How to say snow in European languages
The latest winter storm has hit the UK and it has taken the country by storm – pun quite literally intended! Transport and infrastructure has come to a standstill as the country struggles to deal with the heavy snowfall.
Shoppers have been posting on Social Media images of empty shop shelves because delivery trucks haven’t been able to make way on the roads. Commuters have been stranded on trains, buses and in cars on the motorway as the snow has clogged up the tracks and roads.
If you are a trapped commuter or been asked to work from home, this is a prime opportunity for you to brush up on your language skills and use the time you would have spent commuting on practising and working on memorizing your vocabulary.
So what better way to start than by committing to memory the word for snow in a few European languages?
Scandinavian and the Nordic countries
There is possibly no other culture and geography in the world Europeans associate more with snow than the Nordic countries. Except maybe Siberia and the polar caps!
These three are pretty easy for English speakers, especially the first two, both of which are pronounced quite similarly to English. However, the next two are quite different:
Let’s work our way from West to East, stretching from the Atlantic coast to the Black Sea.
Greek: χιόνι (chioni)
Most of these languages are related to each other. As you can see, the word for snow is all generally something around the sound /nev/. So if you don’t remember the exact word when you’re out in the Pyrenees, just try to remember that /nev/ sound.
Of course, not all of the languages in the Mediterranean are closely related to each other, like Greek, Basque and Turkish which have their own words for snow.
Romanian is a Romance language, just like Spanish and French, but its word for snow comes from a completely different root. This is because it is surrounded by Slavic languages, like Polish and Russian which have heavily influenced it.
Slavic languages and the Balkans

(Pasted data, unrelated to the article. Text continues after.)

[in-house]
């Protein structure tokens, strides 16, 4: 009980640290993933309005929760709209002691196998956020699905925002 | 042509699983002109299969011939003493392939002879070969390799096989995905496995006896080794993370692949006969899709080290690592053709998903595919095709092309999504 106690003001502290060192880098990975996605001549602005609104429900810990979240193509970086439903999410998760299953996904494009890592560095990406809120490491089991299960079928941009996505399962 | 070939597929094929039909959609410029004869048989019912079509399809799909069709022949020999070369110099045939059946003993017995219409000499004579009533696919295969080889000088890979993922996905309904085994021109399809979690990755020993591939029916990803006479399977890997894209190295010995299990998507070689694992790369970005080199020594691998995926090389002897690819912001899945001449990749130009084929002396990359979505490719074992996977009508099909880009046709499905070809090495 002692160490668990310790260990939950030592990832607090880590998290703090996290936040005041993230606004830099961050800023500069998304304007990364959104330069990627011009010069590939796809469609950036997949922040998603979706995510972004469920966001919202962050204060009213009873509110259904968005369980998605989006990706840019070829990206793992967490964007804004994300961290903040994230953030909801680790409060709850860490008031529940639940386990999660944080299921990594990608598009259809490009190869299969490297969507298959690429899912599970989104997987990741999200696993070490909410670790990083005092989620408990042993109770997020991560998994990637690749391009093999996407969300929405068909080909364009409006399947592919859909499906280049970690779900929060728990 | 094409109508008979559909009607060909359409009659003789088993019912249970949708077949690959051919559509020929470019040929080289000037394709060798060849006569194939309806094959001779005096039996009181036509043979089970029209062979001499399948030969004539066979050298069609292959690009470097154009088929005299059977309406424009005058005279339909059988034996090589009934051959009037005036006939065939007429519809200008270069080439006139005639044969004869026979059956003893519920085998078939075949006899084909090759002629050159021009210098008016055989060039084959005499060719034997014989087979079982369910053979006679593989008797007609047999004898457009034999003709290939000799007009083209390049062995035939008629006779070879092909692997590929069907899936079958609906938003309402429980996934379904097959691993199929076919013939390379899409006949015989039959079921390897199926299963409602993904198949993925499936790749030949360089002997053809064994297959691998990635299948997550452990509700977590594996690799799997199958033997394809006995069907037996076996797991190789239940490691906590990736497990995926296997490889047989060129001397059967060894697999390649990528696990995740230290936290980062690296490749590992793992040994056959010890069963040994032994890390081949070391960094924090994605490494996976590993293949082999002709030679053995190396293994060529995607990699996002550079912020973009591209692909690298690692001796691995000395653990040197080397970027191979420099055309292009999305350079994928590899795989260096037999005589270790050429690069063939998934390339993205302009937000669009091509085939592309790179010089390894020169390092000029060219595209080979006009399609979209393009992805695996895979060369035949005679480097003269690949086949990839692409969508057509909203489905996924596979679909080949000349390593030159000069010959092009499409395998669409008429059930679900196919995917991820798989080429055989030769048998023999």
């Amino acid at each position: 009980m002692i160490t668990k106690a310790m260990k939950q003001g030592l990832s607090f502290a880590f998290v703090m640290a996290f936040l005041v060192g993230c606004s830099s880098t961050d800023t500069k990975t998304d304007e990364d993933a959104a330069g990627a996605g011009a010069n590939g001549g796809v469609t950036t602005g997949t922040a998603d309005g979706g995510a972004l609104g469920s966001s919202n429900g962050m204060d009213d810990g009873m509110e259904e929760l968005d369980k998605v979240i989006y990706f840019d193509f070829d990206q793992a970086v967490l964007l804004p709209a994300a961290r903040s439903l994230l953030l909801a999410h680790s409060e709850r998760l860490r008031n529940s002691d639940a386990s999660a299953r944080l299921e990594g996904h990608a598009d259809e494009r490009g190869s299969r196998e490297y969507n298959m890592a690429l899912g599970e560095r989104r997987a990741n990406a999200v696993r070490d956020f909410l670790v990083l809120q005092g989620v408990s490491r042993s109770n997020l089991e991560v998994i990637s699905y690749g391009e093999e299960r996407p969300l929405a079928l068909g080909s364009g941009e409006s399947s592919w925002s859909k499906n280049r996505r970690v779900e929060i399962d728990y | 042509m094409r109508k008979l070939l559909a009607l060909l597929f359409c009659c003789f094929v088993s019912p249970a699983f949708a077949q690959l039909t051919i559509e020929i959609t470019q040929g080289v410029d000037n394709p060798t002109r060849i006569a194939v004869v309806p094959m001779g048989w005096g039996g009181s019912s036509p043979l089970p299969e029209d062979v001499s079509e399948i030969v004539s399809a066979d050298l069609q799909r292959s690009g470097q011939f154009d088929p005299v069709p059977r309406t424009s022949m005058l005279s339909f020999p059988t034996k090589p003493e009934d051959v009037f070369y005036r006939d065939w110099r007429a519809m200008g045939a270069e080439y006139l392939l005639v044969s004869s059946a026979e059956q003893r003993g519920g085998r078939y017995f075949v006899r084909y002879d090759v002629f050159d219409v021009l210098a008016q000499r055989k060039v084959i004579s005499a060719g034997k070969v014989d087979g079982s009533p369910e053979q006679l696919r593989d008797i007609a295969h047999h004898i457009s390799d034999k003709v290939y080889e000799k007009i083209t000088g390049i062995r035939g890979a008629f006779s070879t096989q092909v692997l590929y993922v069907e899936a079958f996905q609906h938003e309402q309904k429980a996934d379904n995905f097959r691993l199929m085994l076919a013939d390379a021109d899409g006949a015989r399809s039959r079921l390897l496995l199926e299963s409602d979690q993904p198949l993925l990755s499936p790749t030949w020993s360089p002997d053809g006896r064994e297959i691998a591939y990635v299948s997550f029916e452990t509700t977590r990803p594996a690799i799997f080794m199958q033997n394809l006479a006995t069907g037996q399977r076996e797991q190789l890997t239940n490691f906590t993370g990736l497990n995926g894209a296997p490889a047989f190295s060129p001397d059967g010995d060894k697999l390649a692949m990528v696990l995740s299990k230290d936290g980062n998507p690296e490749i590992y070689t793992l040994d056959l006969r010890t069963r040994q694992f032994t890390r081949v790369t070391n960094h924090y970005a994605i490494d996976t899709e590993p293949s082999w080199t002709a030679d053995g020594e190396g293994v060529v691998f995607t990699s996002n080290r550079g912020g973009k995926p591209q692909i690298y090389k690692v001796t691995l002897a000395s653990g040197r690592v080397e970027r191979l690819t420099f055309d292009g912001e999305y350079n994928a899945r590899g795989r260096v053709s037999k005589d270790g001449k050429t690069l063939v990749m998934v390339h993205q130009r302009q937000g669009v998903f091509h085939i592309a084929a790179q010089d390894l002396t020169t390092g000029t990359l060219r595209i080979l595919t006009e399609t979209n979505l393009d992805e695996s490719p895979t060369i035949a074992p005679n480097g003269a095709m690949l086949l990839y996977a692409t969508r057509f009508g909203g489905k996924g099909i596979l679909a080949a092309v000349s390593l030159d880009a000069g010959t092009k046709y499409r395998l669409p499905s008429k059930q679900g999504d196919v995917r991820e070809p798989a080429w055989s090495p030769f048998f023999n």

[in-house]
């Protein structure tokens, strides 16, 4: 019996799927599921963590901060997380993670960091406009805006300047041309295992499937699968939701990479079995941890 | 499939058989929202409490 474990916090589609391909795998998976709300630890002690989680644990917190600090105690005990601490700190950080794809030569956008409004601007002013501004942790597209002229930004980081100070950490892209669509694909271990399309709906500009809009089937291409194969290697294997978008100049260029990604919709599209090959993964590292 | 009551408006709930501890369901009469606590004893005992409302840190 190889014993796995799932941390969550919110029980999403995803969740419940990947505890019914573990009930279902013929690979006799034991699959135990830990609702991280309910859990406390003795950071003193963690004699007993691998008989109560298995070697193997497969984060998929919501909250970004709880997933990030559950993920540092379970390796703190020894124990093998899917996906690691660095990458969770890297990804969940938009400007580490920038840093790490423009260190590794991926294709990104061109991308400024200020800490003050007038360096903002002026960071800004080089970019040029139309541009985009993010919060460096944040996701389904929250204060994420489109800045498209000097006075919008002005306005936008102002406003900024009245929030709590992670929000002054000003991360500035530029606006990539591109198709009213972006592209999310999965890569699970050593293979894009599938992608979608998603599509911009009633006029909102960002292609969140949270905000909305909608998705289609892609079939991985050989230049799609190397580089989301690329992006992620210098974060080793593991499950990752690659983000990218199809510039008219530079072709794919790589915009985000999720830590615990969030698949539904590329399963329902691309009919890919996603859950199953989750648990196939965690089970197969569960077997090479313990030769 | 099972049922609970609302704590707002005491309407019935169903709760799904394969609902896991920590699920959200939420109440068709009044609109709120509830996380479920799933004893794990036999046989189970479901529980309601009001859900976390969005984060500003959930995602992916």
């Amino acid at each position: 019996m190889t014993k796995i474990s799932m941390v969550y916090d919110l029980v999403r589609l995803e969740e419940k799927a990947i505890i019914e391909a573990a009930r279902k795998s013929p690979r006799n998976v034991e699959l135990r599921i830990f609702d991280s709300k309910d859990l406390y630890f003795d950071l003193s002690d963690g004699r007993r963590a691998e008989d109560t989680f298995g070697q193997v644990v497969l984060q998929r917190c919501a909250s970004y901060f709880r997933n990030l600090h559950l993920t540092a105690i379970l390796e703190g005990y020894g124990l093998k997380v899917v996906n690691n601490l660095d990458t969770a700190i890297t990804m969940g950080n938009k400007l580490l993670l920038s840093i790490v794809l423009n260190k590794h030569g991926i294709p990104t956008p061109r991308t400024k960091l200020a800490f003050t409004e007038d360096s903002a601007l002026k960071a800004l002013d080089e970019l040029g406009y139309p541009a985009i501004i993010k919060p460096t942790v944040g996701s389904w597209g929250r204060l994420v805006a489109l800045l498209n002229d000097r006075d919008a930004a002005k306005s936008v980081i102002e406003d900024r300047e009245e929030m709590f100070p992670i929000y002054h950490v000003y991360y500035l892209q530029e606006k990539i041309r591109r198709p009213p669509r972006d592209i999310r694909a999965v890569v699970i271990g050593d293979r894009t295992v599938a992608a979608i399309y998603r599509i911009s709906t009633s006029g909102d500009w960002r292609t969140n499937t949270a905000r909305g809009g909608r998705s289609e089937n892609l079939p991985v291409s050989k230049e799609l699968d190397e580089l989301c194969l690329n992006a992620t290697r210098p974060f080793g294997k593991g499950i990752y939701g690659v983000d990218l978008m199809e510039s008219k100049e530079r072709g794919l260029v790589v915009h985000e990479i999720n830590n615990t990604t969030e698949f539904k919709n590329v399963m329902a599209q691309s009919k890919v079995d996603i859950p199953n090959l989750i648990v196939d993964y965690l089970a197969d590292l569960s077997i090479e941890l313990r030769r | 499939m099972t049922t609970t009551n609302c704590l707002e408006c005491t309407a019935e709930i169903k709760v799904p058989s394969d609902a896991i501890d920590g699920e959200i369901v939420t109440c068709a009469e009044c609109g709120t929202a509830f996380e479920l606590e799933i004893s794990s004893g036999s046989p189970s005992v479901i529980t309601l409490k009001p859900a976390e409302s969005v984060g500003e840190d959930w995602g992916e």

The Slavic languages cover a vast expanse of central, eastern and southern Europe, stretching from Stettin in the north west of Poland down to Burgas in the south east of Bulgaria and across to the outer reaches of Siberia.
So lets see what the word for snow looks like in this big collection of languages:
Belarusian: снег (sneg)
Bulgarian: сняг (snyag)
Macedonian: снег (sneg)
Russian: снег (sneg)
Serbian: снег (sneg)
Ukrainian: сніг (snih)
As you can see, with the exception of Albanian, this is just a variation on the same word again and again. The pronunciation and spelling are very similar. Although those languages written in Cyrillic might look different at first, once you transliterate them into the Latin script, you see they are remarkably similar too.
Last but not least in our list are the Germanic languages. These cover Germany, of course, but also a splattering of other countries and regions, including northern Italy where they speak German!
Yiddish: שניי (shney)
So there you have it – snow in a swath of European languages! You never know, the next time you’re driving through Europe, you might hear or see one of these words as a warning and it might save your life!
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A polyglot and international traveller. Anthony speaks 6 languages and loves sharing his passion of language learning through his writing.
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